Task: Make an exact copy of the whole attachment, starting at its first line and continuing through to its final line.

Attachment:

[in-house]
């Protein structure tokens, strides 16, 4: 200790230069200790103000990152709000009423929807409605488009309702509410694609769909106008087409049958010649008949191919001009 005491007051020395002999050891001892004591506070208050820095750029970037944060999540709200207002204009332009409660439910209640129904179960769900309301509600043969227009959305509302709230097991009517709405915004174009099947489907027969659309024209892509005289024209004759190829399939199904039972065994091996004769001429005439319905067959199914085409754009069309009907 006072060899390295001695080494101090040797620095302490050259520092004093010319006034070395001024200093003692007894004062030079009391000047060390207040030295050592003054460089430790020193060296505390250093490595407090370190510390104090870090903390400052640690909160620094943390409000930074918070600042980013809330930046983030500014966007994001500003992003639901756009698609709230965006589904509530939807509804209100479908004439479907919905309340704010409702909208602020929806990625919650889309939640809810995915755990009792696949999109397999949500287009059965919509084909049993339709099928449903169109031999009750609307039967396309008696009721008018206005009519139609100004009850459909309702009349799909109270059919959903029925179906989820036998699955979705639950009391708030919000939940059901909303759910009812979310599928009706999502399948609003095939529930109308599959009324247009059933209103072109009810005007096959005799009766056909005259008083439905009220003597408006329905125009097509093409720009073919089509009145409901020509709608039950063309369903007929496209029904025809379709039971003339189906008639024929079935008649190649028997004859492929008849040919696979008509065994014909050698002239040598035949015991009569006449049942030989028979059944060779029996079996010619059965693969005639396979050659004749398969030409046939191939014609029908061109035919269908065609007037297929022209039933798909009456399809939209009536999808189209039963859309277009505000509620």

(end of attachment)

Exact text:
[in-house]
């Protein structure tokens, strides 16, 4: 200790230069200790103000990152709000009423929807409605488009309702509410694609769909106008087409049958010649008949191919001009 005491007051020395002999050891001892004591506070208050820095750029970037944060999540709200207002204009332009409660439910209640129904179960769900309301509600043969227009959305509302709230097991009517709405915004174009099947489907027969659309024209892509005289024209004759190829399939199904039972065994091996004769001429005439319905067959199914085409754009069309009907 006072060899390295001695080494101090040797620095302490050259520092004093010319006034070395001024200093003692007894004062030079009391000047060390207040030295050592003054460089430790020193060296505390250093490595407090370190510390104090870090903390400052640690909160620094943390409000930074918070600042980013809330930046983030500014966007994001500003992003639901756009698609709230965006589904509530939807509804209100479908004439479907919905309340704010409702909208602020929806990625919650889309939640809810995915755990009792696949999109397999949500287009059965919509084909049993339709099928449903169109031999009750609307039967396309008696009721008018206005009519139609100004009850459909309702009349799909109270059919959903029925179906989820036998699955979705639950009391708030919000939940059901909303759910009812979310599928009706999502399948609003095939529930109308599959009324247009059933209103072109009810005007096959005799009766056909005259008083439905009220003597408006329905125009097509093409720009073919089509009145409901020509709608039950063309369903007929496209029904025809379709039971003339189906008639024929079935008649190649028997004859492929008849040919696979008509065994014909050698002239040598035949015991009569006449049942030989028979059944060779029996079996010619059965693969005639396979050659004749398969030409046939191939014609029908061109035919269908065609007037297929022209039933798909009456399809939209009536999808189209039963859309277009505000509620």